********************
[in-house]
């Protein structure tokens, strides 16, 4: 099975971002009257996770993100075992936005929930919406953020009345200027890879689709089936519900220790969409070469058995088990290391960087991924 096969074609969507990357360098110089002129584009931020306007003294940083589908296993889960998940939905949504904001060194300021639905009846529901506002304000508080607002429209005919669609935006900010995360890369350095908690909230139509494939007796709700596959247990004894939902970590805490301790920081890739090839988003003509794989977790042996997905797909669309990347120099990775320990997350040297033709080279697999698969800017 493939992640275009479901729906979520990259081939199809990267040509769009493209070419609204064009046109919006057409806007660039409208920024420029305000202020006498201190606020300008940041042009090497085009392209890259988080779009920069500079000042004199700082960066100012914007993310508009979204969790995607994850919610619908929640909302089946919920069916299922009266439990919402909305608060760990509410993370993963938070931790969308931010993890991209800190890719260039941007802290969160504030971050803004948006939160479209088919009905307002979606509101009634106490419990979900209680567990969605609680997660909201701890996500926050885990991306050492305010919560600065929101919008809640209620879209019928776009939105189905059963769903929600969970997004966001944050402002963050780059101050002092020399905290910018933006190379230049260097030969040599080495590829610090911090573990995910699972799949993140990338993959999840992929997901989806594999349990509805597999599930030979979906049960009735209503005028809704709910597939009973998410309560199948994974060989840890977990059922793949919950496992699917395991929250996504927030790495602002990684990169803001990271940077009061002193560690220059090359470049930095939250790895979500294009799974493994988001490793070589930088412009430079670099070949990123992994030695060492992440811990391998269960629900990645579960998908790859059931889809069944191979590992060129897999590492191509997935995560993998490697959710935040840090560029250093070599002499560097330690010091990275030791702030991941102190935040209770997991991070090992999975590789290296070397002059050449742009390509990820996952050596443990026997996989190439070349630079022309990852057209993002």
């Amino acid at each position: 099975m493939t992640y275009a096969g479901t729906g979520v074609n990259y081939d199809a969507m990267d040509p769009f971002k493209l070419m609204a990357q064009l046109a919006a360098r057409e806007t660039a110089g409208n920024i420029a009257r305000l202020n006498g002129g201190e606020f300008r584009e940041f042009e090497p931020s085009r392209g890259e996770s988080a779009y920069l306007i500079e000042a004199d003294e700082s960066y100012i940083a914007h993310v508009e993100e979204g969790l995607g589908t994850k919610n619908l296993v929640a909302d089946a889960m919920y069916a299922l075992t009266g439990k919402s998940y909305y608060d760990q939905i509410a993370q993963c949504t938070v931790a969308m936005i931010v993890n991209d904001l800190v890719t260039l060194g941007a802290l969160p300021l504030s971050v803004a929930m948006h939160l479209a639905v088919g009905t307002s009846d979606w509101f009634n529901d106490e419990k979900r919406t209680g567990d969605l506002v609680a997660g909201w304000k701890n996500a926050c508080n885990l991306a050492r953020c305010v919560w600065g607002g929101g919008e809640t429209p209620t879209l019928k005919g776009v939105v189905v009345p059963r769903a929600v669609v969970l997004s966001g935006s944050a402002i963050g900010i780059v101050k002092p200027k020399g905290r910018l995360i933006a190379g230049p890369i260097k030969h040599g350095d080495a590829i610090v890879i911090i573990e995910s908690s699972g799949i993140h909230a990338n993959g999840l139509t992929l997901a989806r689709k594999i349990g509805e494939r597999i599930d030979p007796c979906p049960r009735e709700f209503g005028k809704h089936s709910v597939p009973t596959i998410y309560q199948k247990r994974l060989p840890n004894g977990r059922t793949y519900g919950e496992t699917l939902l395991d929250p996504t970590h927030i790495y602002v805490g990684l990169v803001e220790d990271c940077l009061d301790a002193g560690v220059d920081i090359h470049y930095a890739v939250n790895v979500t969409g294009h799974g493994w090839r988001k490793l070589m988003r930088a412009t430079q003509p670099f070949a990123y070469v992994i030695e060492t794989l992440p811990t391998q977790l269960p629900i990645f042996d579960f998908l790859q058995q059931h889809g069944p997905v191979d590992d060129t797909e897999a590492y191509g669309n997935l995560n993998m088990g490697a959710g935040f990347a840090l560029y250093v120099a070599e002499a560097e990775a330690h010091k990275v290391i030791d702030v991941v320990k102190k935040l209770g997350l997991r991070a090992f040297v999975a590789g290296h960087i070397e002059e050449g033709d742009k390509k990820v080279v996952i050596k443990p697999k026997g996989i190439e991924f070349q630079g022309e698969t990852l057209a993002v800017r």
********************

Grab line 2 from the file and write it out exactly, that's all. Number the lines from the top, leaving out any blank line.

């Protein structure tokens, strides 16, 4: 099975971002009257996770993100075992936005929930919406953020009345200027890879689709089936519900220790969409070469058995088990290391960087991924 096969074609969507990357360098110089002129584009931020306007003294940083589908296993889960998940939905949504904001060194300021639905009846529901506002304000508080607002429209005919669609935006900010995360890369350095908690909230139509494939007796709700596959247990004894939902970590805490301790920081890739090839988003003509794989977790042996997905797909669309990347120099990775320990997350040297033709080279697999698969800017 493939992640275009479901729906979520990259081939199809990267040509769009493209070419609204064009046109919006057409806007660039409208920024420029305000202020006498201190606020300008940041042009090497085009392209890259988080779009920069500079000042004199700082960066100012914007993310508009979204969790995607994850919610619908929640909302089946919920069916299922009266439990919402909305608060760990509410993370993963938070931790969308931010993890991209800190890719260039941007802290969160504030971050803004948006939160479209088919009905307002979606509101009634106490419990979900209680567990969605609680997660909201701890996500926050885990991306050492305010919560600065929101919008809640209620879209019928776009939105189905059963769903929600969970997004966001944050402002963050780059101050002092020399905290910018933006190379230049260097030969040599080495590829610090911090573990995910699972799949993140990338993959999840992929997901989806594999349990509805597999599930030979979906049960009735209503005028809704709910597939009973998410309560199948994974060989840890977990059922793949919950496992699917395991929250996504927030790495602002990684990169803001990271940077009061002193560690220059090359470049930095939250790895979500294009799974493994988001490793070589930088412009430079670099070949990123992994030695060492992440811990391998269960629900990645579960998908790859059931889809069944191979590992060129897999590492191509997935995560993998490697959710935040840090560029250093070599002499560097330690010091990275030791702030991941102190935040209770997991991070090992999975590789290296070397002059050449742009390509990820996952050596443990026997996989190439070349630079022309990852057209993002």